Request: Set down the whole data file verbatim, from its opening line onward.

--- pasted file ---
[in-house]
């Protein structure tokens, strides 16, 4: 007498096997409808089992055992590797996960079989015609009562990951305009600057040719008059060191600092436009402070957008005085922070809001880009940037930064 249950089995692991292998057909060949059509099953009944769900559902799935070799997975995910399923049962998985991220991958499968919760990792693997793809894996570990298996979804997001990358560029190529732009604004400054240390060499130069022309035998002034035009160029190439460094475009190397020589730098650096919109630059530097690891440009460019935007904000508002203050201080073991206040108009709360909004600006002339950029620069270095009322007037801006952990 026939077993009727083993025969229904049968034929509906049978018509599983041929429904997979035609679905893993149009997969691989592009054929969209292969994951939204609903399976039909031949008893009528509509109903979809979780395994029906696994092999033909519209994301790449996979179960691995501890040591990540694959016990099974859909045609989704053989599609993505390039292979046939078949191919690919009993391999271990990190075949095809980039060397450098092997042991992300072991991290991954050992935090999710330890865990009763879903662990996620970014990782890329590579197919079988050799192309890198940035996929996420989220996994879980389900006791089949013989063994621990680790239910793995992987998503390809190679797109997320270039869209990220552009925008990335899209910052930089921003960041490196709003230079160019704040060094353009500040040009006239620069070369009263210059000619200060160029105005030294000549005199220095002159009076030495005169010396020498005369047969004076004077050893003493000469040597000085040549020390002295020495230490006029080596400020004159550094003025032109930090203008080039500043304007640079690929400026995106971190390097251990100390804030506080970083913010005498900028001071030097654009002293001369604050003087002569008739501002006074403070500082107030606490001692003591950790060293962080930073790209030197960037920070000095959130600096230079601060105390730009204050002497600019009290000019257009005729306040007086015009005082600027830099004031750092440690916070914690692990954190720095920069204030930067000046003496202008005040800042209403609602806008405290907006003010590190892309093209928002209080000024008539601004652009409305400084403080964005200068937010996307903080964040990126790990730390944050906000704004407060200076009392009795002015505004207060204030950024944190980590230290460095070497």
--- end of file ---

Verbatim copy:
[in-house]
């Protein structure tokens, strides 16, 4: 007498096997409808089992055992590797996960079989015609009562990951305009600057040719008059060191600092436009402070957008005085922070809001880009940037930064 249950089995692991292998057909060949059509099953009944769900559902799935070799997975995910399923049962998985991220991958499968919760990792693997793809894996570990298996979804997001990358560029190529732009604004400054240390060499130069022309035998002034035009160029190439460094475009190397020589730098650096919109630059530097690891440009460019935007904000508002203050201080073991206040108009709360909004600006002339950029620069270095009322007037801006952990 026939077993009727083993025969229904049968034929509906049978018509599983041929429904997979035609679905893993149009997969691989592009054929969209292969994951939204609903399976039909031949008893009528509509109903979809979780395994029906696994092999033909519209994301790449996979179960691995501890040591990540694959016990099974859909045609989704053989599609993505390039292979046939078949191919690919009993391999271990990190075949095809980039060397450098092997042991992300072991991290991954050992935090999710330890865990009763879903662990996620970014990782890329590579197919079988050799192309890198940035996929996420989220996994879980389900006791089949013989063994621990680790239910793995992987998503390809190679797109997320270039869209990220552009925008990335899209910052930089921003960041490196709003230079160019704040060094353009500040040009006239620069070369009263210059000619200060160029105005030294000549005199220095002159009076030495005169010396020498005369047969004076004077050893003493000469040597000085040549020390002295020495230490006029080596400020004159550094003025032109930090203008080039500043304007640079690929400026995106971190390097251990100390804030506080970083913010005498900028001071030097654009002293001369604050003087002569008739501002006074403070500082107030606490001692003591950790060293962080930073790209030197960037920070000095959130600096230079601060105390730009204050002497600019009290000019257009005729306040007086015009005082600027830099004031750092440690916070914690692990954190720095920069204030930067000046003496202008005040800042209403609602806008405290907006003010590190892309093209928002209080000024008539601004652009409305400084403080964005200068937010996307903080964040990126790990730390944050906000704004407060200076009392009795002015505004207060204030950024944190980590230290460095070497």